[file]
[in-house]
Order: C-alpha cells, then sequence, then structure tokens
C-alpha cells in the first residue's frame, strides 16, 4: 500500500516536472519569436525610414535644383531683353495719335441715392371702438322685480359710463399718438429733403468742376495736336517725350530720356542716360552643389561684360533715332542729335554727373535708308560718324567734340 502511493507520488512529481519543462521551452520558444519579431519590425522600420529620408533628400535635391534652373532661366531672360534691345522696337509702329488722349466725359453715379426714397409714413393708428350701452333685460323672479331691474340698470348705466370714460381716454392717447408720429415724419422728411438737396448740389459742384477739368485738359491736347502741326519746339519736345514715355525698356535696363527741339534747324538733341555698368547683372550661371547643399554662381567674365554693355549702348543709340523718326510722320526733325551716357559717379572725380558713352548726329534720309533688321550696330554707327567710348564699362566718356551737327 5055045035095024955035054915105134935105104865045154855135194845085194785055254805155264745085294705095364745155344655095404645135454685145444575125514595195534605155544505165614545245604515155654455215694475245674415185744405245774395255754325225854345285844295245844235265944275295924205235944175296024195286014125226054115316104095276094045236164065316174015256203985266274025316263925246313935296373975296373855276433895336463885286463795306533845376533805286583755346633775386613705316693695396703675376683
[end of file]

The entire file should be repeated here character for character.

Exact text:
[in-house]
Order: C-alpha cells, then sequence, then structure tokens
C-alpha cells in the first residue's frame, strides 16, 4: 500500500516536472519569436525610414535644383531683353495719335441715392371702438322685480359710463399718438429733403468742376495736336517725350530720356542716360552643389561684360533715332542729335554727373535708308560718324567734340 502511493507520488512529481519543462521551452520558444519579431519590425522600420529620408533628400535635391534652373532661366531672360534691345522696337509702329488722349466725359453715379426714397409714413393708428350701452333685460323672479331691474340698470348705466370714460381716454392717447408720429415724419422728411438737396448740389459742384477739368485738359491736347502741326519746339519736345514715355525698356535696363527741339534747324538733341555698368547683372550661371547643399554662381567674365554693355549702348543709340523718326510722320526733325551716357559717379572725380558713352548726329534720309533688321550696330554707327567710348564699362566718356551737327 5055045035095024955035054915105134935105104865045154855135194845085194785055254805155264745085294705095364745155344655095404645135454685145444575125514595195534605155544505165614545245604515155654455215694475245674415185744405245774395255754325225854345285844295245844235265944275295924205235944175296024195286014125226054115316104095276094045236164065316174015256203985266274025316263925246313935296373975296373855276433895336463885286463795306533845376533805286583755346633775386613705316693695396703675376683